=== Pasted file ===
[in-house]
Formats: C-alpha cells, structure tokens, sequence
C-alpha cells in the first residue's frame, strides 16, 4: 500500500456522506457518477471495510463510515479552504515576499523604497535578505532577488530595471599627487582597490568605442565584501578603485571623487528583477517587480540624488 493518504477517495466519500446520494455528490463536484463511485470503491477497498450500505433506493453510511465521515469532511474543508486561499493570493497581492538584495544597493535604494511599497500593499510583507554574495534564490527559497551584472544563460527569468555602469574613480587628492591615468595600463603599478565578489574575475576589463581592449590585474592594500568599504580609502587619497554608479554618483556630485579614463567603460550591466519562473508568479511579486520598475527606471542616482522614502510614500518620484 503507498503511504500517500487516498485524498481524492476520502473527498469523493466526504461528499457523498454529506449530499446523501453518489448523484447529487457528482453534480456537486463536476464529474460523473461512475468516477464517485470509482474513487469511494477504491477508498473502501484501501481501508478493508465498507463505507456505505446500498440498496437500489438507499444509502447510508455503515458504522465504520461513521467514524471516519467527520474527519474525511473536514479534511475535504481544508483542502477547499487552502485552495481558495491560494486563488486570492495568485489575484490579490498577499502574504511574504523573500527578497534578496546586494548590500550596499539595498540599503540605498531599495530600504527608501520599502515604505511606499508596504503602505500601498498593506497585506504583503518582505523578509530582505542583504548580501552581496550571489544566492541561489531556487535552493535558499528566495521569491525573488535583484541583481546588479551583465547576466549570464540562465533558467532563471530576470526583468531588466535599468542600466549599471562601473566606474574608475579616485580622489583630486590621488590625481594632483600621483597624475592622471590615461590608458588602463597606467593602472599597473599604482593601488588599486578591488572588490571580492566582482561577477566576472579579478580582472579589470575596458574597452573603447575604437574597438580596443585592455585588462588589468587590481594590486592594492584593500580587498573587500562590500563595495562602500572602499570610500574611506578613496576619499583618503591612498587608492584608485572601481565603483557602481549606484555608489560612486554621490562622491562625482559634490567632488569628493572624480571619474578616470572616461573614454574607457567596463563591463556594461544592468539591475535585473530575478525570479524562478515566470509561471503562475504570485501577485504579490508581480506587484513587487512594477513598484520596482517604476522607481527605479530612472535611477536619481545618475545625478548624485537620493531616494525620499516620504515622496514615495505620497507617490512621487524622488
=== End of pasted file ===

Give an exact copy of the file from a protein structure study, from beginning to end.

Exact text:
[in-house]
Formats: C-alpha cells, structure tokens, sequence
C-alpha cells in the first residue's frame, strides 16, 4: 500500500456522506457518477471495510463510515479552504515576499523604497535578505532577488530595471599627487582597490568605442565584501578603485571623487528583477517587480540624488 493518504477517495466519500446520494455528490463536484463511485470503491477497498450500505433506493453510511465521515469532511474543508486561499493570493497581492538584495544597493535604494511599497500593499510583507554574495534564490527559497551584472544563460527569468555602469574613480587628492591615468595600463603599478565578489574575475576589463581592449590585474592594500568599504580609502587619497554608479554618483556630485579614463567603460550591466519562473508568479511579486520598475527606471542616482522614502510614500518620484 503507498503511504500517500487516498485524498481524492476520502473527498469523493466526504461528499457523498454529506449530499446523501453518489448523484447529487457528482453534480456537486463536476464529474460523473461512475468516477464517485470509482474513487469511494477504491477508498473502501484501501481501508478493508465498507463505507456505505446500498440498496437500489438507499444509502447510508455503515458504522465504520461513521467514524471516519467527520474527519474525511473536514479534511475535504481544508483542502477547499487552502485552495481558495491560494486563488486570492495568485489575484490579490498577499502574504511574504523573500527578497534578496546586494548590500550596499539595498540599503540605498531599495530600504527608501520599502515604505511606499508596504503602505500601498498593506497585506504583503518582505523578509530582505542583504548580501552581496550571489544566492541561489531556487535552493535558499528566495521569491525573488535583484541583481546588479551583465547576466549570464540562465533558467532563471530576470526583468531588466535599468542600466549599471562601473566606474574608475579616485580622489583630486590621488590625481594632483600621483597624475592622471590615461590608458588602463597606467593602472599597473599604482593601488588599486578591488572588490571580492566582482561577477566576472579579478580582472579589470575596458574597452573603447575604437574597438580596443585592455585588462588589468587590481594590486592594492584593500580587498573587500562590500563595495562602500572602499570610500574611506578613496576619499583618503591612498587608492584608485572601481565603483557602481549606484555608489560612486554621490562622491562625482559634490567632488569628493572624480571619474578616470572616461573614454574607457567596463563591463556594461544592468539591475535585473530575478525570479524562478515566470509561471503562475504570485501577485504579490508581480506587484513587487512594477513598484520596482517604476522607481527605479530612472535611477536619481545618475545625478548624485537620493531616494525620499516620504515622496514615495505620497507617490512621487524622488